On a misty morning in August 1974, a man walked off the roof of the World Trade Center, and into history. He spent the next 45 minutes dancing on air, capering across a tightrope that stretched between the two towers, more than 1300 feet in the air. Philippe Petit, a french daredevil and tightrope walker, had dreamed, planned, and schemed for years, plotting this "artistic crime of the century." It was indeed a crime -- trespassing and disturbing the peace, to be exact -- but as James Marsh's documentary Man on Wire reveals, it was also an artistic achievement.
Petit was only 17 when he saw a news story in a French newspaper, announcing the construction of the world's tallest buildings. He became possessed by a feverish desire to walk between those twin towers. The fulfillment of his dream would have to wait while the towers were built, during which he notoriously walked a tightrope between Notre Dame's steeples, and over the Sydney Harbour Bridge, becoming, in the process, an international (petty) criminal and man of mystery.
The aptly named Petit, an impish, elfin figure (who currently lives in Woodstock), wrote of his great escapade in *To Reach The Clouds: My High Wire Walk Between The Twin Towers*, which served as the basis of Marsh's thrilling, moving, utterly delightful film. Structured like a heist movie, Man on Wire (the title comes from the inelegantly phrased police report following Petit's arrest) features interviews with Petit and his partners in crime, including his then girlfriend Annie Allix, and his right hand man, Jean-Louis Blondeau, as well as a few loosely organized associates in New York, including Barry Greenhouse, their "inside man" in the World Trade Center. The planning of "le coup," as they called it, took years. The logistics of the feat were daunting -- nothing like it had ever been done before -- and yet, for Petit, the entire project, from inspiration to execution, was summed up by a simple line, casually drawn between two sketches of the twin towers. Just like that. Dream, scheme, do. The execution of the plan took nerves of steel, but also youthful enthusiasm, artistic zeal, lots of rope, and, in the end, a leap of faith.
Who would do such a thing, risking life, limb, and the certainty of jail, for no profit? It's the fundamental mystery behind Petit's highwire act, but Marsh doesn't address the question directly, instead letting the answers reveal themselves, to the extent that they do. Can a fundamentally irrational act ever be explained or justified in a rational way? Any attempt to provide a straightforward and comprehensive explanation for Petit's guerilla performance would lead only to banality where profundity is called for. Instead, Man on Wire pulls the viewer in, like a painting, or a novel, to experience the ups and downs and ins and outs of Petit's quixotic quest. The story is pieced together from still photos, tantalizing bits of home movie footage, and Marsh's clever, humorous reenactments. When Petit finally steps into thin air (or the abyss), it is terrifying, exhilarating, breathtaking, and awe-inspiring to watch. Even knowing that Petit survived, it is impossible not to get weak in the knees when he makes his great leap. What must it have been like, for people on the ground on that August morning, to see the tiny speck of a man balancing between the modern marvels of architectural excess? What was it like for Petit to stand on top of the world, and then step off?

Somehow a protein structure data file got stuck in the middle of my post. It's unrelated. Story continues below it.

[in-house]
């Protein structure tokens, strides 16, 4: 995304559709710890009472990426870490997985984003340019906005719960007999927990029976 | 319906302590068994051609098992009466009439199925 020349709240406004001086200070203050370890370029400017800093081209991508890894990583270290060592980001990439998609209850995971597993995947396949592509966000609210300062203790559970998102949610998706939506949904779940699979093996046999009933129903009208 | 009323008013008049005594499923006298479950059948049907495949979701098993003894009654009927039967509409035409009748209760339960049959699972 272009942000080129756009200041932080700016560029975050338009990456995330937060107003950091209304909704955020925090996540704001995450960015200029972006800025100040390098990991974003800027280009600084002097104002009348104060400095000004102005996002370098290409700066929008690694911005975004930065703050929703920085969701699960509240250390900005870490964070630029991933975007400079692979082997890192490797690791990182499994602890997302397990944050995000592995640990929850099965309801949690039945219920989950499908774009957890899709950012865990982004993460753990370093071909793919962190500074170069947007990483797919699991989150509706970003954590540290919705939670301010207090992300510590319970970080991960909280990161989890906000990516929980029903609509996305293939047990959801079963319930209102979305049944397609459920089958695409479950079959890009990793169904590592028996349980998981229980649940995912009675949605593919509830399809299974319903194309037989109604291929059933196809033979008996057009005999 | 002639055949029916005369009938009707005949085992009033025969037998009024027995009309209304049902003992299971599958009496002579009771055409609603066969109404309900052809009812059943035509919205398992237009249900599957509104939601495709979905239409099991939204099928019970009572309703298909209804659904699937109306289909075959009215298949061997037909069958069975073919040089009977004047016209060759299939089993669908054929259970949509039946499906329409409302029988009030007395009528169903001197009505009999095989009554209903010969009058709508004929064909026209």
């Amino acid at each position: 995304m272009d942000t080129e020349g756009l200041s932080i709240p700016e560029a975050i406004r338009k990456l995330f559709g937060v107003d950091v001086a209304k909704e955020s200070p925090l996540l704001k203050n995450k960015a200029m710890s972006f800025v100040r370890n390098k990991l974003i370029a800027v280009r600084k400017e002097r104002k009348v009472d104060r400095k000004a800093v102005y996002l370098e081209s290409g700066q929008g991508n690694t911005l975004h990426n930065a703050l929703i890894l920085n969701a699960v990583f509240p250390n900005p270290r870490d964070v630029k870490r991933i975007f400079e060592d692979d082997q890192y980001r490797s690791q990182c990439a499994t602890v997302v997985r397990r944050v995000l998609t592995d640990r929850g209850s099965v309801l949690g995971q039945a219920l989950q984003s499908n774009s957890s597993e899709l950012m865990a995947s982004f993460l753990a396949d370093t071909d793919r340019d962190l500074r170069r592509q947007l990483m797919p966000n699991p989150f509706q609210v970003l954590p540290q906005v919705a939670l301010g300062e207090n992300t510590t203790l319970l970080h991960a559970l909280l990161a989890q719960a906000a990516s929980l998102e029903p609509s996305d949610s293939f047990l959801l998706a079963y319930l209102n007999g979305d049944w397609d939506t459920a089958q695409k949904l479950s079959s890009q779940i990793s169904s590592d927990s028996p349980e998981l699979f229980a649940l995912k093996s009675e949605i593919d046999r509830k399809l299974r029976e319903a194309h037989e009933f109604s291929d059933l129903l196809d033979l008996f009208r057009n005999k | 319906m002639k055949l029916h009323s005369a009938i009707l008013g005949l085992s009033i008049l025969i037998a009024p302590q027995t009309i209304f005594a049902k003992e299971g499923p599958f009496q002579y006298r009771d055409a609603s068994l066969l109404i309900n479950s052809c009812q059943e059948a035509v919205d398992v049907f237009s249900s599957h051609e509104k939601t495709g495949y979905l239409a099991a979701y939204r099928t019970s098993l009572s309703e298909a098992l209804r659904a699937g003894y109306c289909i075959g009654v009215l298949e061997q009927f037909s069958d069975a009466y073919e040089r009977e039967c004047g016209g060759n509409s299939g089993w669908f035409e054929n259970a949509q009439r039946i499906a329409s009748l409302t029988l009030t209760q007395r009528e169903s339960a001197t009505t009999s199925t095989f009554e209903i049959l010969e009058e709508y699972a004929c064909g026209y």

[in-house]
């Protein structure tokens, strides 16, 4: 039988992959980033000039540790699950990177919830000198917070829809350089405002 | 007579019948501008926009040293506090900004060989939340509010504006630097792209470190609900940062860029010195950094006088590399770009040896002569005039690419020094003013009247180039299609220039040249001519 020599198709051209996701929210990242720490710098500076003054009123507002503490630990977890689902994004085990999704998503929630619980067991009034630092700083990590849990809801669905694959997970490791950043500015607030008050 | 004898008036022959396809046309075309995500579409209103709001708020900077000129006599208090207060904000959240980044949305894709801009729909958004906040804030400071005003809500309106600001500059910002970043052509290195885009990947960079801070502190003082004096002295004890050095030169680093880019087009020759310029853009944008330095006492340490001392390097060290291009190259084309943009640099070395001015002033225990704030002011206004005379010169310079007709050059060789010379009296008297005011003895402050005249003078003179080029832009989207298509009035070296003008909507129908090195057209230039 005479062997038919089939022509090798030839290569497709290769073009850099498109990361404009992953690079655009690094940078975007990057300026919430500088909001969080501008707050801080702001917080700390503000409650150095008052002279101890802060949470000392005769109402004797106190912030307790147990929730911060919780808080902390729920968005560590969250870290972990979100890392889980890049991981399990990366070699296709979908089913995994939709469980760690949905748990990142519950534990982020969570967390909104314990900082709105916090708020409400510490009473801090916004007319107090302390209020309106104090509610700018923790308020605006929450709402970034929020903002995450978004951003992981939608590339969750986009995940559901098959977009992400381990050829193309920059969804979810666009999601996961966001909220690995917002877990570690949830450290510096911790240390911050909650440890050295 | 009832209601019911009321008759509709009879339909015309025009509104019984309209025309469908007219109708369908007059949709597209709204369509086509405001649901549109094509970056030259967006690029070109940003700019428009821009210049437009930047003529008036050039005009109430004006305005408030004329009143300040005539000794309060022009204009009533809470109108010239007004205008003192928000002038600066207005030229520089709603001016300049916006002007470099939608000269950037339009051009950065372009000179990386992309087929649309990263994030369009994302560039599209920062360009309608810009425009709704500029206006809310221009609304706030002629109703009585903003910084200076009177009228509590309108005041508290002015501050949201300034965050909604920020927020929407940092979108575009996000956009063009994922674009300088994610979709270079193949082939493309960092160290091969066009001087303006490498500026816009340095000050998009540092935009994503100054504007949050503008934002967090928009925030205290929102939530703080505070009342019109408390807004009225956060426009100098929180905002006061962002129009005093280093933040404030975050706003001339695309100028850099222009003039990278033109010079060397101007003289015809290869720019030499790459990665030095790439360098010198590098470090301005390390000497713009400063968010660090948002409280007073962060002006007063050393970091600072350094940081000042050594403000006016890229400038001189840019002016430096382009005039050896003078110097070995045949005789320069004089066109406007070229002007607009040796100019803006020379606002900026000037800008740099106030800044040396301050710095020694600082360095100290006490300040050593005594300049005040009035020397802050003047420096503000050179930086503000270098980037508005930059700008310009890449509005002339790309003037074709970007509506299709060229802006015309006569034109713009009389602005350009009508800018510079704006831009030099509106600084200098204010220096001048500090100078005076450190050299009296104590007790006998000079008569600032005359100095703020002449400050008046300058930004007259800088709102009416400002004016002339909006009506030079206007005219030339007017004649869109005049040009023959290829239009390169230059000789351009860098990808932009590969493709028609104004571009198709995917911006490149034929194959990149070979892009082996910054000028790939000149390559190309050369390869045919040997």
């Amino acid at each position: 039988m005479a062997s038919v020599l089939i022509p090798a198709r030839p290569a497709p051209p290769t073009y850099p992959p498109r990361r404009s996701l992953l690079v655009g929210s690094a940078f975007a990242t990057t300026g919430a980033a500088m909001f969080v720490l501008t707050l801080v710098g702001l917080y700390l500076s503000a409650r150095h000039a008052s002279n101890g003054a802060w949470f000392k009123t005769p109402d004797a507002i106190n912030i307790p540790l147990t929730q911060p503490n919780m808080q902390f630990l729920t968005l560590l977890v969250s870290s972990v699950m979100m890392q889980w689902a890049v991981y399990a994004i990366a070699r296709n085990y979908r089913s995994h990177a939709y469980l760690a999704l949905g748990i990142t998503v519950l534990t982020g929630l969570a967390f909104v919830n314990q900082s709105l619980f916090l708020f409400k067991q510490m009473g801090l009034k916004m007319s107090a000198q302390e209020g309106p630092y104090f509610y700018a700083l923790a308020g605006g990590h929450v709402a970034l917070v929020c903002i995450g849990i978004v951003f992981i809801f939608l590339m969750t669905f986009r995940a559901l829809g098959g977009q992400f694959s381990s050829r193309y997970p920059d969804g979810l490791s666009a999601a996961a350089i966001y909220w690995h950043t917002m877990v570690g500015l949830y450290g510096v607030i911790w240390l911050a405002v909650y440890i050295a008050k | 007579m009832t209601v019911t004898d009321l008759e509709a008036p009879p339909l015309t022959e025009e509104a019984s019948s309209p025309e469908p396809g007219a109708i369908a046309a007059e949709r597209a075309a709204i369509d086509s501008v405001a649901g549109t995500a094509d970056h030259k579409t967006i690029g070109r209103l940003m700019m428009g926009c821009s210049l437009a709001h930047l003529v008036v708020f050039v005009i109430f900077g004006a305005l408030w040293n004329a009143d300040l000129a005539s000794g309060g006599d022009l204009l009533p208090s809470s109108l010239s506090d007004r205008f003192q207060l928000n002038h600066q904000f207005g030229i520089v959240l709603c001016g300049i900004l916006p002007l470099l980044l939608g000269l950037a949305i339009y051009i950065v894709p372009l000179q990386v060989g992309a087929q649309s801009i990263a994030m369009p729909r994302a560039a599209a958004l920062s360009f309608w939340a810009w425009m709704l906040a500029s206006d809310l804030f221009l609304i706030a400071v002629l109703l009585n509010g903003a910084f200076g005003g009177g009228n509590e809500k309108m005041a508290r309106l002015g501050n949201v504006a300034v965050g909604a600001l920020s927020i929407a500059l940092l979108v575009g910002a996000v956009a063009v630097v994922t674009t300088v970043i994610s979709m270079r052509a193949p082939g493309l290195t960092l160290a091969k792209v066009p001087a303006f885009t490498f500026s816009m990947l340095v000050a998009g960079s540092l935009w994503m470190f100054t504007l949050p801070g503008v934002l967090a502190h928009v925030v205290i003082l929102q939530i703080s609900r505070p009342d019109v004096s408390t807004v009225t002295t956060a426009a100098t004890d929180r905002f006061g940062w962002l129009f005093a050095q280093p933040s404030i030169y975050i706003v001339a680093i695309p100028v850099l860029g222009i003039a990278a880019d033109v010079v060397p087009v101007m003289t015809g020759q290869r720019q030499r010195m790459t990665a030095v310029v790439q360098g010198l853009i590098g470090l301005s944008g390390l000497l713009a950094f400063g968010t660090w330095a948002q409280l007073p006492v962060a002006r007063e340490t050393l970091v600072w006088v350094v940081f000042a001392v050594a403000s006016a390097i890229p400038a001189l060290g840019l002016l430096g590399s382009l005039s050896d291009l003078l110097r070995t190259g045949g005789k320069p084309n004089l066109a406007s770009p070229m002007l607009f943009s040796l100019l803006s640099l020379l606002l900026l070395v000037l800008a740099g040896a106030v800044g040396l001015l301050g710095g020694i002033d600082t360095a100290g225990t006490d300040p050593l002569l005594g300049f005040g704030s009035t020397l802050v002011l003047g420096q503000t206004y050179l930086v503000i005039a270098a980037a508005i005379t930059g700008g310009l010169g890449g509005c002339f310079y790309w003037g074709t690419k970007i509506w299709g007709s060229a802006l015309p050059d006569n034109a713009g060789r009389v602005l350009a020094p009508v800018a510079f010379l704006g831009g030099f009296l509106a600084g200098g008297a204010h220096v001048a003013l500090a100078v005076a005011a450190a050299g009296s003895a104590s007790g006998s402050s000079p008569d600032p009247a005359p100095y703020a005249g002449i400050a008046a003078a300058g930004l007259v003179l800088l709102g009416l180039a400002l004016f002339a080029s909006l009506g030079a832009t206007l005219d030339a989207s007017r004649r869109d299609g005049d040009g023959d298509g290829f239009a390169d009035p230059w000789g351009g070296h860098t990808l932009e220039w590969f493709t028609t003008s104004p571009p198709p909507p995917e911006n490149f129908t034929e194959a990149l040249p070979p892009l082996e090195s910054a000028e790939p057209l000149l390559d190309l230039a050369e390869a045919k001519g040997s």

In still photos, Man on Wire recalls the birth of the World Trade Center, in the place now known as Ground Zero. It's impossible not to think, fleetingly at least, about the death of those towers when you see the hole in the ground from which they sprung up, which looked then remarkably as it does now. Marsh doesn't dwell at all on the eventual fate of the towers. Man on Wire is not about death, nor even, strictly speaking, about a death-defying act, but about life, and the joy of being, and the need to walk and to live on the thin edge, without a net. It is also about the immortality of art -- and the film leaves no doubt that what Petit did was in some way a crazy, liberating, life-affirming, glorious work of art, an achievement for the ages. Petit's highwire act was but a fleeting moment in the life of man, and the life of the city, but, as with the buildings that inspired him, the spirit behind it is eternal, enduring long after the physical evidence is gone.